I'm back on my soapbox about personal productivity. For some reason it seems like a lot of what I think about runs against conventional wisdom. For example, I've been thinking a lot about what it means to be productive. Most of us would say that it means getting something done quickly and effectively, with less time and less resource that otherwise possible. At least that's my going in position.
OK, but here's the conundrum: There are already fewer people in most organizations than ever before, and most of us have more work heaped on us that before. It is harder to delegate work to other people, and the drumbeat of most businesses is not slowing down - it's increasing. It can be hard just to keep pace with the momentum of business - much less work more quickly than the speed of the business you are in - otherwise you can't be more productive than the folks around you. In other words, your productivity is not measured in isolation, but in comparison to the speed of the work around you and in your organization. If you can't keep pace with the speed of the work in your organization - forget productivity, you'll never get your head above water.
Also, productivity isn't just about getting through a task - it should be about completing the task to some minimal level of quality. Rushing through a task quickly to declare it's "complete" while generating a low quality deliverable isn't productivity, since someone will have to clean up the mess later.
So, while the pace of business is not slowing down, and the level of work product isn't diminishing, at least you've got fewer distractions at work - right? I mean, it's not like we've all got cell phones, BlackBerrys, email, instant messaging and voice mail. How can anyone get anything done?
My recommendation - as much as possible, focus on one thing at a time. I know all of us have "to do" lists as long as your arm, but I'm convinced that all the bravado one sees in most organizations about multi-tasking is just hiding the fact that most people aren't getting much done - especially not with any quality or thought. Sorry, but the human brain just isn't meant to take on more than one or two tasks at a time, and the level of attentiveness to quality breaks down quickly as more distractions pile up.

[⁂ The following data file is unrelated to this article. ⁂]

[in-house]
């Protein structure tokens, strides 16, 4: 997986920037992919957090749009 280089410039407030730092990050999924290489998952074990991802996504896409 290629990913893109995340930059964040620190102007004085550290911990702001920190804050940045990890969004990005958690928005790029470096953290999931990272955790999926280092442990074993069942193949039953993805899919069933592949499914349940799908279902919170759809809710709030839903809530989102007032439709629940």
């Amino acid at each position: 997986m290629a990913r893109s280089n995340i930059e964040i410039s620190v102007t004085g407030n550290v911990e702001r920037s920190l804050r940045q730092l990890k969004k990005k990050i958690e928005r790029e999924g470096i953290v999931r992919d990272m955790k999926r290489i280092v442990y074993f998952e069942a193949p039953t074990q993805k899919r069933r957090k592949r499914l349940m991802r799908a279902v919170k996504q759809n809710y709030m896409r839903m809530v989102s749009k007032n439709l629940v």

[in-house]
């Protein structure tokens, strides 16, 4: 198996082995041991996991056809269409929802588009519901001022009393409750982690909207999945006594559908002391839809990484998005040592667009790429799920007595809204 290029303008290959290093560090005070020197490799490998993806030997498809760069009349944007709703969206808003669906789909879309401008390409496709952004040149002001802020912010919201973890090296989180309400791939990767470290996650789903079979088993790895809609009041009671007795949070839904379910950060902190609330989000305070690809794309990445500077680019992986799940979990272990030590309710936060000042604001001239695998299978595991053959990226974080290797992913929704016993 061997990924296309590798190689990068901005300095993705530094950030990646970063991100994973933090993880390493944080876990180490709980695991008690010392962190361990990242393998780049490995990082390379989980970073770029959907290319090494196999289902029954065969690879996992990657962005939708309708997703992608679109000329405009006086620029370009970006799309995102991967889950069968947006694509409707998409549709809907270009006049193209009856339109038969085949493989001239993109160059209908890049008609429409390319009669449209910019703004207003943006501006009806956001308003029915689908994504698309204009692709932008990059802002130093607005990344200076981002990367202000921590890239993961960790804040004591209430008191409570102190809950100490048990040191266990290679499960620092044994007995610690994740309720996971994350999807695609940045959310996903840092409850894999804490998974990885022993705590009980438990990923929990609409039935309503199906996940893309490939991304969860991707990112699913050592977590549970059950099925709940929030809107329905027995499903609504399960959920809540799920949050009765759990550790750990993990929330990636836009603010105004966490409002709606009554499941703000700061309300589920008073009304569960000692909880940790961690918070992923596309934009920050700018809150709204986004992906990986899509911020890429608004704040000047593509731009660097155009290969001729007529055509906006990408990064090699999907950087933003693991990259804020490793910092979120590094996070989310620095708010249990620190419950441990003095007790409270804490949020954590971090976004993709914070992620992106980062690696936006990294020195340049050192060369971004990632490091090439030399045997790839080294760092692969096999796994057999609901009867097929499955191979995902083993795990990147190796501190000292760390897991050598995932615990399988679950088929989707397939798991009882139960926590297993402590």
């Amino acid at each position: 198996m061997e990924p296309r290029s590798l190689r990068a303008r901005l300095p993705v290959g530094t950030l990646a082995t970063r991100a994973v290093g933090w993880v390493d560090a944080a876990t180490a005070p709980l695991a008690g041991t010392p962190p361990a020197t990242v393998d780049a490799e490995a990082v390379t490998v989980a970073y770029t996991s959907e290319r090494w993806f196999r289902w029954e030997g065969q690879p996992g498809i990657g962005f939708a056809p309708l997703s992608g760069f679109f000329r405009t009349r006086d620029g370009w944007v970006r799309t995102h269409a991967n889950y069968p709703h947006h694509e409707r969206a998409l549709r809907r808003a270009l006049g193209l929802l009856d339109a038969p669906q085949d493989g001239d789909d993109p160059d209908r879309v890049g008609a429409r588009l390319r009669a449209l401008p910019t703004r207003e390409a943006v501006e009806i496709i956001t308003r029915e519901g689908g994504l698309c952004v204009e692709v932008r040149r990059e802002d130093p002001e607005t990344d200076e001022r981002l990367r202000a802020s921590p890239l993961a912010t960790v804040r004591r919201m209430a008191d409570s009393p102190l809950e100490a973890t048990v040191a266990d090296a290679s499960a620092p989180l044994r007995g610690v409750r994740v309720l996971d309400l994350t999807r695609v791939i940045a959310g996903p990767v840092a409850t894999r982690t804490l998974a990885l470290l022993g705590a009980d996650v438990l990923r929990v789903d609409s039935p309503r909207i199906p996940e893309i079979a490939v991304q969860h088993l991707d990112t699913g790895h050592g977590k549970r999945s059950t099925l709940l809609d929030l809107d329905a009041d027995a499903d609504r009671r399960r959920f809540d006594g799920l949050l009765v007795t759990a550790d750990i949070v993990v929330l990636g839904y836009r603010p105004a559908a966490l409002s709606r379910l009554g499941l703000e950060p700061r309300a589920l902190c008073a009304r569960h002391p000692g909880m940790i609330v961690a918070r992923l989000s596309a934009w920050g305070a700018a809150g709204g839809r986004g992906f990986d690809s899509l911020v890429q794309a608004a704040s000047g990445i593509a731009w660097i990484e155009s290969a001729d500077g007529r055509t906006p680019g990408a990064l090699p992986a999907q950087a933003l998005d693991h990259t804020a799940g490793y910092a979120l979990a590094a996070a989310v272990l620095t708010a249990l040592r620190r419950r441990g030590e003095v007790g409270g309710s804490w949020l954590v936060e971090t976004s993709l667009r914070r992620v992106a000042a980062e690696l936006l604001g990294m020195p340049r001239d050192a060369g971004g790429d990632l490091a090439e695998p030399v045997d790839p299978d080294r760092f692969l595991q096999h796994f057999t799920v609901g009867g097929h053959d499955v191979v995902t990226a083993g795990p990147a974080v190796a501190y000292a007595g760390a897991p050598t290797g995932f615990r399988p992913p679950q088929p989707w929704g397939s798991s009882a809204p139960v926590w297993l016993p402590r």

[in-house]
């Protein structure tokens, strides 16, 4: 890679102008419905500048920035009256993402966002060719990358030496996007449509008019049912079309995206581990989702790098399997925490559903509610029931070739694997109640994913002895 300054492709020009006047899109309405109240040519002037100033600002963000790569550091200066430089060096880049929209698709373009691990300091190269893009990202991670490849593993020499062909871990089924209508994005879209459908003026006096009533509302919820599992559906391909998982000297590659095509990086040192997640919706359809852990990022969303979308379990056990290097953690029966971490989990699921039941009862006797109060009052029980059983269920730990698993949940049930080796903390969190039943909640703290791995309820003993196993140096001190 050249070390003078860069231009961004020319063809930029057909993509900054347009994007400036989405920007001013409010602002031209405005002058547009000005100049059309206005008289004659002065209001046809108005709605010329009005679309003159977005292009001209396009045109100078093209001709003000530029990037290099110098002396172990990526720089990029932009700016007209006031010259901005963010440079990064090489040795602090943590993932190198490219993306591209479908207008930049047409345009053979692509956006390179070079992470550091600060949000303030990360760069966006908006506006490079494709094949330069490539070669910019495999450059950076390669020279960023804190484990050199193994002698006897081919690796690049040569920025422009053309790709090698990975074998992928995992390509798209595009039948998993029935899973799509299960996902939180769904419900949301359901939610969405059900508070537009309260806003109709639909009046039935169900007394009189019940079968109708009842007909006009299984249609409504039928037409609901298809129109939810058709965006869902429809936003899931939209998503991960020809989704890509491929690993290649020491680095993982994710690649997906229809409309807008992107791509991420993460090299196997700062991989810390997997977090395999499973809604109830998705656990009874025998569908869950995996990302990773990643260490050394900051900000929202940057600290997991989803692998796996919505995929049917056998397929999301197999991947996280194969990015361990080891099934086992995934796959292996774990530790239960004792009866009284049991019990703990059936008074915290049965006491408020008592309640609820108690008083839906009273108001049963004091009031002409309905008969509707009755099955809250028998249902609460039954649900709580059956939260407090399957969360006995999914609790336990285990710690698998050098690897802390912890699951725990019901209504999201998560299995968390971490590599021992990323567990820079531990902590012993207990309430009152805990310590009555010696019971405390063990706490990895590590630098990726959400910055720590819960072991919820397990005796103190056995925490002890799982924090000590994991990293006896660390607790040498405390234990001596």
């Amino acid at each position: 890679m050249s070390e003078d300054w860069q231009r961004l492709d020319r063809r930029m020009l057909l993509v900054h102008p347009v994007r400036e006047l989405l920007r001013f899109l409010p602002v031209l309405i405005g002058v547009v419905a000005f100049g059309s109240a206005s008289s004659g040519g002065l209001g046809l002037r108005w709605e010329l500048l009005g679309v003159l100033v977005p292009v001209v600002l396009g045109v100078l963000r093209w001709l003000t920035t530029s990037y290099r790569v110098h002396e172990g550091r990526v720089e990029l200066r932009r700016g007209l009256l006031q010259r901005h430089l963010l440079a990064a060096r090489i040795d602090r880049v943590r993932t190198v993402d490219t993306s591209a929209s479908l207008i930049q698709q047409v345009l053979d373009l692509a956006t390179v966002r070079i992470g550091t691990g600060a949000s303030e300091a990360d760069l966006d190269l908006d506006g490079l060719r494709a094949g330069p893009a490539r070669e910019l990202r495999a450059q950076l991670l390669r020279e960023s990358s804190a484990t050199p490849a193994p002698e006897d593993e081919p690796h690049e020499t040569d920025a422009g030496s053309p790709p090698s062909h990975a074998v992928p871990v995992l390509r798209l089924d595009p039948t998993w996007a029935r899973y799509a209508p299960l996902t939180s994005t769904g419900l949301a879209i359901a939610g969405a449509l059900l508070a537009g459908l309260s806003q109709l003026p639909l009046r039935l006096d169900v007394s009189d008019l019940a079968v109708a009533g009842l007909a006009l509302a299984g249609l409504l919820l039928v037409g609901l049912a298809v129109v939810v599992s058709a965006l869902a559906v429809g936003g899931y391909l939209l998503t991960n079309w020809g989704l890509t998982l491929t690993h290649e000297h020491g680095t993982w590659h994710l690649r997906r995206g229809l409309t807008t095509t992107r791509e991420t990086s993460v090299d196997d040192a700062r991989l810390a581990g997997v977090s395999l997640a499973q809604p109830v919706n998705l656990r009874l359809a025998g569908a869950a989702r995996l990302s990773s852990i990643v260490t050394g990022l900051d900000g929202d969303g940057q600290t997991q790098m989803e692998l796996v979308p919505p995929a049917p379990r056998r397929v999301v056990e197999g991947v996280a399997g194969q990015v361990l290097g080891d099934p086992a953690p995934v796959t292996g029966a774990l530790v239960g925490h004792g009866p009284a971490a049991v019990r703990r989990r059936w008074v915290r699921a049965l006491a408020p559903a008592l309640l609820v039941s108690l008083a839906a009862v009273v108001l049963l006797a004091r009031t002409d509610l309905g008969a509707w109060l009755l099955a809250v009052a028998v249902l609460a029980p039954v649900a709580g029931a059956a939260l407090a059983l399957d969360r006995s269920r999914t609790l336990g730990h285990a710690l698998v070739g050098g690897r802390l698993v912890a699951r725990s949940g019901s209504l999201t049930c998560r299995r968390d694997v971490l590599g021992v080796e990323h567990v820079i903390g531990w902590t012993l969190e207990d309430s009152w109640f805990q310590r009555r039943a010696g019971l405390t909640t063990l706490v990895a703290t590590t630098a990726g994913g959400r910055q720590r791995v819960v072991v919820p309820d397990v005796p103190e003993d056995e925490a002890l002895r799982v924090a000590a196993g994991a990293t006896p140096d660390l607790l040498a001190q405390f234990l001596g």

I know it's impossible to do only one thing every day, but as much as possible focus on just one task at a time, and do as much of that task as you can. Some tasks - like writing a position paper or developing an especially complex financial analysis - will take several days, and by their nature require you to dive into the work and then leave the work unfinished. It is mentally taxing to work on a spreadsheet 8 or 9 hours a day. But my recommendation is still - do as much as you can, as long as you can, focused on one task.
How? Turn off the cell phone, close the door, turn off the email notification sounds on the PC. Yes, you'll run into opposition from some that you work with, especially those who want you to come put out their fires. However, your work product will improve, you'll generate better quality work, and you'll get your stuff done more effectively and efficiently.
I know the current image of the corporate hero is a guy (or gal) who walks around with eight different active projects, constantly speaking into a cell phone while answering text messages on his BlackBerry. These folks definitely put up an image that they are very busy. That does not mean they are very effective! The only way to manage a lot of projects or tasks simultaneously in that manner is to delegate all the work and act as some time of a project manager. Even then, if the people underneath you who are actually doing the work don't appreciate the level of quality you expect in your work, you're doomed no matter how strong a project manager you may be.
Buck the conventional wisdom. Ditch the BlackBerry, shut down instant messaging, dodge the folks in the hall for a while. Carry around one folder and put your whole attention into that project. You'll be the most productive person in the office.